MSc PG Certificate PG Diploma
2021 start

Human Nutrition

School of Health and Related Research, Faculty of Medicine, Dentistry and Health

This course is accredited by the Association for Nutrition – graduates can apply for direct entry to the UK Voluntary Register of Nutritionists as Registered Associate Nutritionists. You’ll study different methods of dietary assessment and analysis, and you'll explore the importance of nutrition policy on a local and global scale.
Image of Katharine Palmer, postgraduate School of Health and Related Research Student in the library

Course description

The course aims to give you an excellent understanding of the fundamentals of human nutritional biochemistry and epidemiology.

You’ll study different methods of dietary assessment and analysis, enabling you to collect, analyse and interpret dietary information. You’ll also explore the nutritional challenges of vulnerable population groups and the importance of nutrition policy both locally and in a global context.

The course helps to prepare you for a career in research, the food industry, academia, community nutrition and nutrition consultancy.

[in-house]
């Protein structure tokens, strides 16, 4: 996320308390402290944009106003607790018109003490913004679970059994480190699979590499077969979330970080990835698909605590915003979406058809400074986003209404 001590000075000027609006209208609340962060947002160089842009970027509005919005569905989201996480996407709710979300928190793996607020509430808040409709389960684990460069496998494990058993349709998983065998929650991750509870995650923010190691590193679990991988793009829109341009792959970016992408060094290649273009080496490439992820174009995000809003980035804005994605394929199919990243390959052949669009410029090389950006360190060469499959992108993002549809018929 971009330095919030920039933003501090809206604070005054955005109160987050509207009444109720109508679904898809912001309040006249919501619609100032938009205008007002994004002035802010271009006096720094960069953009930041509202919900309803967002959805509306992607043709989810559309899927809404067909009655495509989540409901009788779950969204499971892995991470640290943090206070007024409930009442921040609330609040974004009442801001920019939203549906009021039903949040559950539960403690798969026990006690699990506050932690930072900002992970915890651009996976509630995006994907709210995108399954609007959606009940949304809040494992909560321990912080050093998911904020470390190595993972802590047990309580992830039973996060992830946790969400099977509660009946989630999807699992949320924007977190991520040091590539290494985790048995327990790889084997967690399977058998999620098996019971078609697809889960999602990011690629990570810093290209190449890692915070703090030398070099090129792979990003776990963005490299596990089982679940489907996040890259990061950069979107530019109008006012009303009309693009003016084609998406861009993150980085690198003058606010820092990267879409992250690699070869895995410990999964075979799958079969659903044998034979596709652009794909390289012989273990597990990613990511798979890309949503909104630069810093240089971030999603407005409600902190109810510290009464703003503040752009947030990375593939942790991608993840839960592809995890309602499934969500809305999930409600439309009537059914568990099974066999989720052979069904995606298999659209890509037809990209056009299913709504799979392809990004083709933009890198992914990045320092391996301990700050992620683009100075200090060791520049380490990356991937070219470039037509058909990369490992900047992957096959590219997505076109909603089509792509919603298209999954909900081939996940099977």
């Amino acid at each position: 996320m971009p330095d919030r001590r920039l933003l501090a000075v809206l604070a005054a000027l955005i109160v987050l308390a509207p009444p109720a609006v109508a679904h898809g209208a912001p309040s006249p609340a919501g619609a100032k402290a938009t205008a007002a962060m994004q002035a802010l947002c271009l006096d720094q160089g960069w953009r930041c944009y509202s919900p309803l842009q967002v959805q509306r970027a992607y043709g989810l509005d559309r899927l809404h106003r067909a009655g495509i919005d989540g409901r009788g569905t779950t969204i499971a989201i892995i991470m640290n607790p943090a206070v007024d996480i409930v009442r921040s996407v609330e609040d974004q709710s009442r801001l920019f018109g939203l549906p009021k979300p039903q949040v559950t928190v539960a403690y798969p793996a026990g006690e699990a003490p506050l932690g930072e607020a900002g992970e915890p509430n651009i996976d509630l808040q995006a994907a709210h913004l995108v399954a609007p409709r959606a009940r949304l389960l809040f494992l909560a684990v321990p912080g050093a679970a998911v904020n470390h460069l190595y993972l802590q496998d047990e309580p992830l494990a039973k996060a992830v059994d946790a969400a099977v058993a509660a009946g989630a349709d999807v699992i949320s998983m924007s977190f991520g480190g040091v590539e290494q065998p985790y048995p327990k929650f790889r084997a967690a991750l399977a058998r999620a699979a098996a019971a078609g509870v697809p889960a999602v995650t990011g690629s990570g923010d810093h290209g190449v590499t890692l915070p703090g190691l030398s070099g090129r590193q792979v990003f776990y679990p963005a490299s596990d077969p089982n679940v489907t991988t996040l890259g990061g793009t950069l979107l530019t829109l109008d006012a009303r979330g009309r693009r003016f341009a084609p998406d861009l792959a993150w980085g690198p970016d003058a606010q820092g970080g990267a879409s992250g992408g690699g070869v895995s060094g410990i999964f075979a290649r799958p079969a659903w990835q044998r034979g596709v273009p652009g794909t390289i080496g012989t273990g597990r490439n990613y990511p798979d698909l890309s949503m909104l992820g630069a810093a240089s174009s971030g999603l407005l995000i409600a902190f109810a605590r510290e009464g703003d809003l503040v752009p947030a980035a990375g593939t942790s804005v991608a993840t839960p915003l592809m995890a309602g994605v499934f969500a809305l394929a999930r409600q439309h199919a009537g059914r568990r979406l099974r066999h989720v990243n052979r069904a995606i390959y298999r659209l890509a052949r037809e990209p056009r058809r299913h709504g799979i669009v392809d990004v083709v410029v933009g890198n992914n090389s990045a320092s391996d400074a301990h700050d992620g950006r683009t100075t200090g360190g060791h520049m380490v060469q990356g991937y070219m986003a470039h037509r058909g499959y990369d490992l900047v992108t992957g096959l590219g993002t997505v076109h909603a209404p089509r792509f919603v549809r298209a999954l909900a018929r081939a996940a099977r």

Intercalation

We accept medical students who wish to intercalate their studies. Find out more on the Medical School's website.

Apply now

Open days

Join us for our online open day on Monday 27 September 2021 from 12pm-1pm (UK time). 

Register for our online open day

Accreditation

Accredited by the Association for Nutrition – graduates can apply for direct entry to the UK Voluntary Register of Nutritionists as Registered Associate Nutritionists

Modules

Continuing Professional Development

All modules on this course can be studied as standalone CPD modules. It is possible to complete standalone modules and then apply to transfer to an MSc/PGDip/PGCert qualification. Any time spent on the CPD route counts toward the time-limit a student has to complete their chosen qualification.

Core modules:

Nutritional Biochemistry

This module will provide you with an understanding of the way in which the body metabolises nutrients under a variety of different dietary circumstances.
The chemical composition and characteristics of different classes of nutrients will be covered, with reference to their physical properties and functions in the body. Nutrients will be discussed with reference to the main dietary sources. The complexities of metabolism will be considered using an integrated approach with the concept of energy flux through metabolic pathways as a focus. Emphasis will be placed on understanding the mechanisms whereby the body can adapt metabolically to different dietary circumstances.
Established functions of specific micronutrients will be discussed. Some important clinical and metabolic effects of deficiency of vitamins and minerals will be covered.

15 credits